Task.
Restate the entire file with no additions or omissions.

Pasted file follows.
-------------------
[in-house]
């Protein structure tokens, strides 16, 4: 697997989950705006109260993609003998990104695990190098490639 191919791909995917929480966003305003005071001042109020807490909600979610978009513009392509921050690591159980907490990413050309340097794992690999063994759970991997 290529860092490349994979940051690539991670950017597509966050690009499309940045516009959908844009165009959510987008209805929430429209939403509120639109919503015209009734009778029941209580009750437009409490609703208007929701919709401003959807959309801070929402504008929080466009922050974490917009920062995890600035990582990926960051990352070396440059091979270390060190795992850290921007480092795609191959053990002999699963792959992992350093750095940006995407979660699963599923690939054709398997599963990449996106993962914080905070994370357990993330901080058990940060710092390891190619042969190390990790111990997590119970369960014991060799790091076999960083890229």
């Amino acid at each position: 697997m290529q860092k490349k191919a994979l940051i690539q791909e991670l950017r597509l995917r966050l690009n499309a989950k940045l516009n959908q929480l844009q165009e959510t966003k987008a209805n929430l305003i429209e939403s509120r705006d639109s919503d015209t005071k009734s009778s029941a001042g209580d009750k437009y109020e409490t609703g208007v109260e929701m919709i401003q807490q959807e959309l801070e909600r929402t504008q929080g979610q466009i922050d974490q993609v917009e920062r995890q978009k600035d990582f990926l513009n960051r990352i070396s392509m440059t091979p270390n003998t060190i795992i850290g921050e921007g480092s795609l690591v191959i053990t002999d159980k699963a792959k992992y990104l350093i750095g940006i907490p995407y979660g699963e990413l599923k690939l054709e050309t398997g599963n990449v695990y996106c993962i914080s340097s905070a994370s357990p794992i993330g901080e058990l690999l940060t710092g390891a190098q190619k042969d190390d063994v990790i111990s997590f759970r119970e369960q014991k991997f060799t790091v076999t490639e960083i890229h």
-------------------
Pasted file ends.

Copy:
[in-house]
């Protein structure tokens, strides 16, 4: 697997989950705006109260993609003998990104695990190098490639 191919791909995917929480966003305003005071001042109020807490909600979610978009513009392509921050690591159980907490990413050309340097794992690999063994759970991997 290529860092490349994979940051690539991670950017597509966050690009499309940045516009959908844009165009959510987008209805929430429209939403509120639109919503015209009734009778029941209580009750437009409490609703208007929701919709401003959807959309801070929402504008929080466009922050974490917009920062995890600035990582990926960051990352070396440059091979270390060190795992850290921007480092795609191959053990002999699963792959992992350093750095940006995407979660699963599923690939054709398997599963990449996106993962914080905070994370357990993330901080058990940060710092390891190619042969190390990790111990997590119970369960014991060799790091076999960083890229």
């Amino acid at each position: 697997m290529q860092k490349k191919a994979l940051i690539q791909e991670l950017r597509l995917r966050l690009n499309a989950k940045l516009n959908q929480l844009q165009e959510t966003k987008a209805n929430l305003i429209e939403s509120r705006d639109s919503d015209t005071k009734s009778s029941a001042g209580d009750k437009y109020e409490t609703g208007v109260e929701m919709i401003q807490q959807e959309l801070e909600r929402t504008q929080g979610q466009i922050d974490q993609v917009e920062r995890q978009k600035d990582f990926l513009n960051r990352i070396s392509m440059t091979p270390n003998t060190i795992i850290g921050e921007g480092s795609l690591v191959i053990t002999d159980k699963a792959k992992y990104l350093i750095g940006i907490p995407y979660g699963e990413l599923k690939l054709e050309t398997g599963n990449v695990y996106c993962i914080s340097s905070a994370s357990p794992i993330g901080e058990l690999l940060t710092g390891a190098q190619k042969d190390d063994v990790i111990s997590f759970r119970e369960q014991k991997f060799t790091v076999t490639e960083i890229h």